The following commentary comes from an independent investor or market observer as part of TheStreet's guest contributor program, which is separate from the company's news coverage.
NEW YORK (
) -- A small domestic-oriented company manufacturing low-tech office equipment -- that was
100 years ago. Today it's a Fortune 100 high-tech product and services company with a presence in 170 countries.
The company's development wasn't always smooth. But entering and exiting markets and the ups and downs of economic cycles -- cycles of innovation and obsolescence -- never is. IBM has done it over and over again and lived to tell the tale.
Its recipe for longevity reads like a cookbook for 100-plus years of corporate endurance. It starts and ends with leadership. Not just people with management titles --real capable leaders. The type who drive market-oriented, continuous innovation and improvement in products and processes. People from customer service, to marketing, human resource development, global expansion and more. The type of leader who has the fortitude to move with the times while maintaining a dual focus: one on current operations, the other on future strategies. The type who can make bold decisions, but when mistakes are made will learn and move forward.
IBM's business may have begun with tabulating equipment but they are best known for the leading role they have played in the evolution of computing. This began 50 years ago when IBM made the riskiest private company investment of its time. The company bet the farm that there was a market among businesses for an affordable mainframe computer that could make new things possible, or at least expedite their occurrence. The bet paid off.
IBM may not have invented the computer but it showed the world how to make and grow a market. The market was computing. This the company did with continuous innovations in core and complementary products, services and operations, geographic expansion and market-oriented packaging including the liberal application of product-savvy employees trained in the craft of customer relations.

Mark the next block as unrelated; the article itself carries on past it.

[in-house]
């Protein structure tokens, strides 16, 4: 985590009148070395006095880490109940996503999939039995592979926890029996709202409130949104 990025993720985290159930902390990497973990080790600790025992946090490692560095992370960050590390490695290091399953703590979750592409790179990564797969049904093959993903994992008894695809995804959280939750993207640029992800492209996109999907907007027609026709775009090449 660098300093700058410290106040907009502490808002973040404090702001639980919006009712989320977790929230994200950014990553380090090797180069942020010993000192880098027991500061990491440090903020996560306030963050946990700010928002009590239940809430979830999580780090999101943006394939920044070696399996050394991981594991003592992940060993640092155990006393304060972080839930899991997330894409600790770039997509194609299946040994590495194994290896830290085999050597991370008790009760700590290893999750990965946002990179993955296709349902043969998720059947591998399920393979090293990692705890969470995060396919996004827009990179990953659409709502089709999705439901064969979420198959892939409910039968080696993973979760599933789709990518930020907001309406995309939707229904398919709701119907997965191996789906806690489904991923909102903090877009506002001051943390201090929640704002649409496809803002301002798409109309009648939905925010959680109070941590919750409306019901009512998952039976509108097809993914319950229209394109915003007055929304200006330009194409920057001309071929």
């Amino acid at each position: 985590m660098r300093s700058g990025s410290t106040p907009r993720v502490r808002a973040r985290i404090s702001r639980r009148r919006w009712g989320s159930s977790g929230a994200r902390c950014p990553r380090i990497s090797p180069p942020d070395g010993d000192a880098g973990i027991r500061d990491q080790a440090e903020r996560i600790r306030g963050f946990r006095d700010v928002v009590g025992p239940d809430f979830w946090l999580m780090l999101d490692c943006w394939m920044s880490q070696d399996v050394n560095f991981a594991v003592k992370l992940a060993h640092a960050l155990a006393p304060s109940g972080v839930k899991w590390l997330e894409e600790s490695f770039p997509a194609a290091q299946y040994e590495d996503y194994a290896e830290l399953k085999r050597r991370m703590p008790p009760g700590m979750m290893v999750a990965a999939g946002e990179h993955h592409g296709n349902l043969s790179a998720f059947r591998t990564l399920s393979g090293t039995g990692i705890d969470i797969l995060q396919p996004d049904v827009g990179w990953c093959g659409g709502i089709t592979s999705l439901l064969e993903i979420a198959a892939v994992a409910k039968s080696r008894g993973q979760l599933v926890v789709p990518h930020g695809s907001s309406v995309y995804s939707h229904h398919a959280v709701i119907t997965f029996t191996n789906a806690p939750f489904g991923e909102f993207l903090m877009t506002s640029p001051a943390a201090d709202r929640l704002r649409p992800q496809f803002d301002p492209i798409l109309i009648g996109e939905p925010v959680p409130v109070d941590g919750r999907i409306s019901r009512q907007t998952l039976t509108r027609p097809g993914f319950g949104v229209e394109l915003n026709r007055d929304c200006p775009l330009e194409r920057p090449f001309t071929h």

Market-orientation and marketing have been two important ingredients for IBM's growth and longevity. I've worked at a dozen high-tech companies where these ingredients were absent. Ideas for new products were conjured up in private executive offices or by secluded R&D teams, rather than through consultation with potential customers. These were real-life enactments of "if they build it customers will come" -- no marketing-reach required. But the few prospective customers who came were disappointed with products that may have been technically impressive but didn't meet their needs. These companies had a tendency to decline rather than grow and none made it to their 10th anniversary.
Maintaining a highly skilled and motivated workforce has been another important ingredient for growth and longevity. At many companies training is the first thing to go when things get tight. Not so at IBM. This is because training is not viewed as an expense. It is an investment in future growth. Rightfully so. Highly skilled and satisfied employees are effective and productive, and for IBM their people have always been a significant source of competitive advantage.
Throughout IBM's history their leaders have demonstrated that they knew the importance of keeping one eye on current operations and the other on developing innovations and markets to support future operations. However, in the early '90s, successive cycles of Moore's Law along with continuous innovations in every aspect of computing delivered so much power in miniature forms that the market for mainframes was diminished. This should have been OK but IBM's leaders seemed to be working with one eye partially open and the other nearly closed.